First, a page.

Martin v. Hunter’s Lessee
14 U.S. 304 (1816)

  • Hunter claimed some land granted to him by Virginia in 1789, as part of a deal that confiscated lands owned by British subjects.
    • Martin, who owned the land and was a British subject claimed that the confiscation was illegitimate under an anticonfiscation clause of the treaties between the US and UK.
  • The Trial Court found in favor of Martin. Hunter appealed.
  • The Appellate Court reversed. Martin appealed.
    • The Appellate Court found that the State’s title to the land was vested prior to the relevant treaties
  • US Supreme Court reversed the Appellate Court and found for Martin
    • The US Supreme Court found that Virginia had not ‘perfected its title’ before the relevant treaties.
  • The Appellate Court in Virginia refused to reverse their decision!
    • The Appellate Court claimed §25 of the Judiciary Act was unconstitutional insofar as it extended the appellate jurisdiction of the US Supreme Court to the Virginia Court.
      • Basically, the Virginia Court was saying that the US Supreme Court couldn’t overrule their decisions.
    • The Court claimed that §25 placed ‘one sovereign under the direct control of another’, and was therefore unconstitutional.
      • The original idea of the United States was that each individual State was sovereign.
    • The Court claimed that if it is a Federal issue, then it should be filed in a Federal Court.
      • The Court felt that a person can’t start in a State Court and then end up with Federal jurisdiction.
  • The US Supreme Court found that they have appellate jurisdiction over the constitutional decisions made by State Courts?
    • The US Supreme Court found that since the Constitution says that “the Supreme Court shall have appellate jurisdiction,” they can pretty much take any case on appeal that they like, regardless of what the Virginia Appellate Court thinks.
    • The Court found that §10 of Article I of the US Constitution takes a lot of the States sovereignty away anyway, how is this any different?
      • The Constitution, in Article 1 §10 says things like the States can’t enter into treaties, grant titles of Nobility or other things. These are all things that ‘sovereigns’ tend to have, since they don’t have them, they can’t be quite sovereign.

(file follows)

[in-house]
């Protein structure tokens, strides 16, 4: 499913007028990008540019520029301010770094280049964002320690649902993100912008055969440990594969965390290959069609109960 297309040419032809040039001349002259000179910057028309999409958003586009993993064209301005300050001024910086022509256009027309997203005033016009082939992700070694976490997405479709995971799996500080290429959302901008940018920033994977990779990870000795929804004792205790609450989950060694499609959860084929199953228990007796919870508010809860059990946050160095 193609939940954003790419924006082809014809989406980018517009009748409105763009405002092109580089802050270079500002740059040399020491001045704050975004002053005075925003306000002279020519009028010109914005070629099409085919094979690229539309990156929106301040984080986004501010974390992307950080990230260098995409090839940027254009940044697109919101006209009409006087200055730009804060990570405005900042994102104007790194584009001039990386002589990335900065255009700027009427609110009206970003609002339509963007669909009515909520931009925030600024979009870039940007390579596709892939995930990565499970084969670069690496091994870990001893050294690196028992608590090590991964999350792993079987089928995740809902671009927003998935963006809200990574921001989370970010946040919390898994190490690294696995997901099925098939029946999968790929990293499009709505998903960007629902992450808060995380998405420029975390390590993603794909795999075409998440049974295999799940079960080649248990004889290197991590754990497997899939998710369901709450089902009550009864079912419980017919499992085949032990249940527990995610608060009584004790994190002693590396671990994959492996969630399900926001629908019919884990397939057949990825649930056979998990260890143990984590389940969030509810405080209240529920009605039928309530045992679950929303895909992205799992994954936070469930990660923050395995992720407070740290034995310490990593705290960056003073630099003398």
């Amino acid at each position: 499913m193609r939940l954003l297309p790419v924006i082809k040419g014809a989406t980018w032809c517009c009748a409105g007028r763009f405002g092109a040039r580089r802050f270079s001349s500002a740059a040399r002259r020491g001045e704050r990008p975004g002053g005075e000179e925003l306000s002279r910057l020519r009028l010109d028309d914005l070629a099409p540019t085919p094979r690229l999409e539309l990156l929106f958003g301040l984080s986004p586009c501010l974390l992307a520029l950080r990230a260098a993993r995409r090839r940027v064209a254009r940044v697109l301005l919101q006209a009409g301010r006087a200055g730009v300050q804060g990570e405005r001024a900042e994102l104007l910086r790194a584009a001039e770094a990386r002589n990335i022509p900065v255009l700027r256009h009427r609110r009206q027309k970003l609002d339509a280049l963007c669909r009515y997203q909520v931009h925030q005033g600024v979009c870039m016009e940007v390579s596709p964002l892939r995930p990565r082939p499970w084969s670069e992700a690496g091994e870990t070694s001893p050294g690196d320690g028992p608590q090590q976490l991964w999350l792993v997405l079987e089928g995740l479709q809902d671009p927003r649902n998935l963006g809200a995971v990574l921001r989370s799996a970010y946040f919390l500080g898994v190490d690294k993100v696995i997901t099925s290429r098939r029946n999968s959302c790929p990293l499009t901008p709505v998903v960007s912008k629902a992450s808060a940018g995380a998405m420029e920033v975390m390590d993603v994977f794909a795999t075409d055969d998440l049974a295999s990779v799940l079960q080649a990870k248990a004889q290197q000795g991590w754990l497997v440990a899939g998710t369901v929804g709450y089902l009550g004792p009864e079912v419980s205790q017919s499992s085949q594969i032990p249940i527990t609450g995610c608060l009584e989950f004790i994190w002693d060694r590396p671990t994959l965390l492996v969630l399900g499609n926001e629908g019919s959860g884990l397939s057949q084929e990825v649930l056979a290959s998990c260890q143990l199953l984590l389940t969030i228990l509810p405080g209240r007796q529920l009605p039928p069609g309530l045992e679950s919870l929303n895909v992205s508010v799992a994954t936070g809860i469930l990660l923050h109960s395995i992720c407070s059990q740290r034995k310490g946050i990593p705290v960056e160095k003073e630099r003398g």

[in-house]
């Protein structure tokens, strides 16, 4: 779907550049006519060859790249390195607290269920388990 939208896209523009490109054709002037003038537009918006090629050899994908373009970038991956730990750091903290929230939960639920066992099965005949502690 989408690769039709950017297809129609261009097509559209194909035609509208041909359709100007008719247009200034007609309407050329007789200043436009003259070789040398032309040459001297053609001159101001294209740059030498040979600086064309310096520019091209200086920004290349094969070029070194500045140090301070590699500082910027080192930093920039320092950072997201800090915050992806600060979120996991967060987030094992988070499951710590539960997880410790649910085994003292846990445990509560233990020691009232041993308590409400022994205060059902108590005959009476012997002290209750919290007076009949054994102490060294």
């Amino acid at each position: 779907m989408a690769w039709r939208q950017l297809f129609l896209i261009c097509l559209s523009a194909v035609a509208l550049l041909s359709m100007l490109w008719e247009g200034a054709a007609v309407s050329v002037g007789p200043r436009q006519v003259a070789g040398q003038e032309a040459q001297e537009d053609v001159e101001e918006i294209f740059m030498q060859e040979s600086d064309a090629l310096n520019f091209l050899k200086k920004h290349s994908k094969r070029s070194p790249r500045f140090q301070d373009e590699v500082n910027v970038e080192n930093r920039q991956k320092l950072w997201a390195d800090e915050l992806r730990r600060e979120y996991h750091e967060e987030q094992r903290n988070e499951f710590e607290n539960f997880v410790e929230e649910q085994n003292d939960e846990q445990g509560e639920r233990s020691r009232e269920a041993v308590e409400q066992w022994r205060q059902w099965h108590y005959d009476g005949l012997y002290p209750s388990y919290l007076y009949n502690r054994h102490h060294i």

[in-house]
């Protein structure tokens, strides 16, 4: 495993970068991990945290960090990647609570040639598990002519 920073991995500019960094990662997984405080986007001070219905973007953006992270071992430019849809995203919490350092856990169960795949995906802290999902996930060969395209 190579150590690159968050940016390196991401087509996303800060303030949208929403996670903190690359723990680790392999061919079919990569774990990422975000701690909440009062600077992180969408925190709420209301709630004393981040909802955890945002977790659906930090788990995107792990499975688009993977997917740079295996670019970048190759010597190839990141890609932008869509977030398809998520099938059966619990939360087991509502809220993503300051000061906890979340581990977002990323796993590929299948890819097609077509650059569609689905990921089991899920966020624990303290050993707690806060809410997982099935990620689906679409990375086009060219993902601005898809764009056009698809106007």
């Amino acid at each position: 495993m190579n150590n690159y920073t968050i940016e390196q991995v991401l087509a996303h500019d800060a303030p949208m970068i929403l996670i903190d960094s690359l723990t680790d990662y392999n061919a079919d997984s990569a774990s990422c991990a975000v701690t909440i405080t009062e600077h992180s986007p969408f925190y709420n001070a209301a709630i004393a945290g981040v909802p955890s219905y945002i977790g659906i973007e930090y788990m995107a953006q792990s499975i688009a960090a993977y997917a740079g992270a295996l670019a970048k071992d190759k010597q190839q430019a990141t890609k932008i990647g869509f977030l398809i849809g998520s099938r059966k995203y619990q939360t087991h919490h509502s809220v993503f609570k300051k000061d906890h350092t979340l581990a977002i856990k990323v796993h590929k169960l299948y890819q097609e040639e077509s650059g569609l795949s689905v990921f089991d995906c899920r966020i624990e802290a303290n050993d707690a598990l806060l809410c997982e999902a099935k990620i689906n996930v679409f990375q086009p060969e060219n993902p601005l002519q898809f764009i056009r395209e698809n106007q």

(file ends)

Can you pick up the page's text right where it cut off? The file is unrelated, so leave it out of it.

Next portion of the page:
• The Court found that they must have some input into issues related to the Constitution. Since the Constitution forbids them from acting directly, they therefore must have the duty to act on appeal.
      • It is the “case” and not the “court” that gives the jurisdiction.
      • The State Courts are the initial arbitrators of Federal issues, but they can’t be the final word. States Courts are more likely to be biased than Federal Courts (State judges are elected and subject to political pressure).
      • If a State makes an unconstitutional law, the Supreme Court is the only place where this can be dealt with, since the State Court will likely only enforce State laws.
  • The rule is that in order for the Supreme Court to step in, there must be a:
    • Constitutional Issue
    • Federal Statute Issue, or a
    • International Treaty Issue
  • There are a few very good reasons for why the US Supreme Court should have final appellate jurisdiction for all cases:
    • With respect to the powers granted by the United States, the State judges are not independent, since they have taken an oath to uphold the Constitution.
    • Different State Courts will interpret things differently. A Federal Court is required to help smooth out differences in interpretation. You can’t have asymmetrical interpretation of the law.
    • If Virginia were correct, it would mean that plaintiffs could go ‘forum shopping’ and could find a court that is amenable to their side of the story.